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America Return to God Prayer Movement  

The Remaking of America

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--From Book: America, Return to God

美國回歸真神禱告運動By Gary DeMar

America's Christian Heritage is a fading memory for most Americans.

Decades of value-neutral public education have left our nation without a moral anchor.

While the Bible is a perennial best seller, and Americans publish and purchase more Bibles than any other people on earth, "the Bible has virtually disappeared from American education. It is rarely studied, even as literature, in public classrooms. " And yet, it was the Bible that made America. The rejection of the Bible in our day is resulting in the unmaking of America. On May 28, 1849, Robert C . Winthrop (1809-1894), speaker of the Thirtieth Congress, addressed the Annual Meeting of the Massachusetts Bible Society in Boston and issued this warning:

The voice of experience and the voice of our own reason speak but one language...Both unite in teaching us, that men may as well build their houses upon the sand and expect to see them stand, when the rains fall, and the winds blow, and the floods come, as to found free institutions upon any other basis than that morality and virtue, of which the Word of God is the only authoritative rule, and the only adequate sanction.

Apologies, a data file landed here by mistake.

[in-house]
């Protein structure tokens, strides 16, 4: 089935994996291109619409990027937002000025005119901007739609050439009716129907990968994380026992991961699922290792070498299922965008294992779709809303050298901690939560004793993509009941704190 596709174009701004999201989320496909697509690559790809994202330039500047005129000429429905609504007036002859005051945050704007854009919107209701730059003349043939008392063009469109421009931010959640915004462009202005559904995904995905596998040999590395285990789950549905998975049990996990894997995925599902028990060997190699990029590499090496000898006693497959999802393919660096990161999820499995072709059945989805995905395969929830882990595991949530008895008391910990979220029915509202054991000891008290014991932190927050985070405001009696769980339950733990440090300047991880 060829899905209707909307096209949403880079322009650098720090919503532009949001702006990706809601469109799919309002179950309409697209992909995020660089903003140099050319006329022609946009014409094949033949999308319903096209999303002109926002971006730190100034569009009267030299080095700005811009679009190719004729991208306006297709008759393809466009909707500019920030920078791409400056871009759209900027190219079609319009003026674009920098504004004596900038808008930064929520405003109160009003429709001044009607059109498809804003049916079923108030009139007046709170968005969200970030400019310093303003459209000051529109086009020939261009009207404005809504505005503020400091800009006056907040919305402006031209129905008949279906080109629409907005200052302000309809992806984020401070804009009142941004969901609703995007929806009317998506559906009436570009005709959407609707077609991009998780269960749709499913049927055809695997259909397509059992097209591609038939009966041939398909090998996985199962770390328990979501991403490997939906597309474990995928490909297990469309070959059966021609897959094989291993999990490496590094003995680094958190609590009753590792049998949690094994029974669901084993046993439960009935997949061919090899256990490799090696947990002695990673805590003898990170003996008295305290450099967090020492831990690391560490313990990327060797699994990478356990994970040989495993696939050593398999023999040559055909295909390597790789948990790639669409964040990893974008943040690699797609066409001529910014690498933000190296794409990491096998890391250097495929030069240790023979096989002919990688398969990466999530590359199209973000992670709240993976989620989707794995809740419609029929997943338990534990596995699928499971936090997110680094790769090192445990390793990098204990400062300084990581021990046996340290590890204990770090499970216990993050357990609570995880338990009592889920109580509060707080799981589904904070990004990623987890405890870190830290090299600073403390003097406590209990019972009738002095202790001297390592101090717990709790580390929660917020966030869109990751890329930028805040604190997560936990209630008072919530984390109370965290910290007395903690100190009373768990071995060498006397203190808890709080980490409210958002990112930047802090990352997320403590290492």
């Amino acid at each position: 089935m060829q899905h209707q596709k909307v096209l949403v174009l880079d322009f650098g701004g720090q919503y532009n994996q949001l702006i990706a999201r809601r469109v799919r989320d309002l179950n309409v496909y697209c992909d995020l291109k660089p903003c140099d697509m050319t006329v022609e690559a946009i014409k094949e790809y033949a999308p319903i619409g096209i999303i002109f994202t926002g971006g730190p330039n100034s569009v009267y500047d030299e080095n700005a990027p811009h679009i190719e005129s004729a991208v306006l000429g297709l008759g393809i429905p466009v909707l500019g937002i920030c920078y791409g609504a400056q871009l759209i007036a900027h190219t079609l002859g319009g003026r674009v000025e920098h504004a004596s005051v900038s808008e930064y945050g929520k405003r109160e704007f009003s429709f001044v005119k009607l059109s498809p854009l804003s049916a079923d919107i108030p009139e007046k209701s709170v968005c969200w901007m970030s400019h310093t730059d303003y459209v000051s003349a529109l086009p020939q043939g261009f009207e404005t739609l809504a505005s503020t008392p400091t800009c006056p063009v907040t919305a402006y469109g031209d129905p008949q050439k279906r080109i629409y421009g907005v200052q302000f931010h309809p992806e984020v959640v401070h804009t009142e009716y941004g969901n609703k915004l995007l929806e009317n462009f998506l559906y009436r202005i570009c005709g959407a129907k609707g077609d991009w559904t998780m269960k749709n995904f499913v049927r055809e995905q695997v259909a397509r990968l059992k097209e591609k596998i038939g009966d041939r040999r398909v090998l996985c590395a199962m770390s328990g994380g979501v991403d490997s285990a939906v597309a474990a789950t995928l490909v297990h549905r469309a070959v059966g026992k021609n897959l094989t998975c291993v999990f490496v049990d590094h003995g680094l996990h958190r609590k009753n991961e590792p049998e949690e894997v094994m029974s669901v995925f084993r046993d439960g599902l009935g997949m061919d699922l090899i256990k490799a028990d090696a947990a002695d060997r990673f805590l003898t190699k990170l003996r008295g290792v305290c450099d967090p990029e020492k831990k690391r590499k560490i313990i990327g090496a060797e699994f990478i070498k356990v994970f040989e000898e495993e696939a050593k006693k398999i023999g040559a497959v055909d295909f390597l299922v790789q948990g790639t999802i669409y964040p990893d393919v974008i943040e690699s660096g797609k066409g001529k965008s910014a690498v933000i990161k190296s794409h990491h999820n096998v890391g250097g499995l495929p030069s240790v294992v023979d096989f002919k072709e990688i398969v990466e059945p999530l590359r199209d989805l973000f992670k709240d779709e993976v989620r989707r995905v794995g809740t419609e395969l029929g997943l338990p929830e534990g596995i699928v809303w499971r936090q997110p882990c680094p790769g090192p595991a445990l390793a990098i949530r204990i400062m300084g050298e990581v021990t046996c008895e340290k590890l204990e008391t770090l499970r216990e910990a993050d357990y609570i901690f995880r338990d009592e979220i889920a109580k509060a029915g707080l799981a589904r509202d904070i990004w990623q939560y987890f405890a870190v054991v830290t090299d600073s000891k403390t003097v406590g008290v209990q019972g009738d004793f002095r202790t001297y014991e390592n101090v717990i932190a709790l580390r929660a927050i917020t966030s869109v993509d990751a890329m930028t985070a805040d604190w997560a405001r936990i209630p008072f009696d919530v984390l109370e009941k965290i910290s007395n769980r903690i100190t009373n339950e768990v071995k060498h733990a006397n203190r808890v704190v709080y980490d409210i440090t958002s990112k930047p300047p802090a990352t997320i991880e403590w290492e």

All societies of men must be governed in some way or other. The less they may have of stringent State Government, the more they must have of individual self government. The less they rely on public law or physical force, the more they must rely on private moral restraint. Men, in a word, must necessarily be controlled, either by a power within them, or by a power without them; either by the word of God, or by the strong arm of man; either by the Bible, or by the bayonet. It may do for other countries and other governments to talk about the State supporting religion. Here, under our own free institutions, it is Religion which must support the State. The bayonet rules in those nations which reject the Bible. As the Bible ceases to govern in the hearts of the people, and those who rule reject the Bible as a moral standard, we will see more of the glistening steel of the sharpened bayonet govern in America.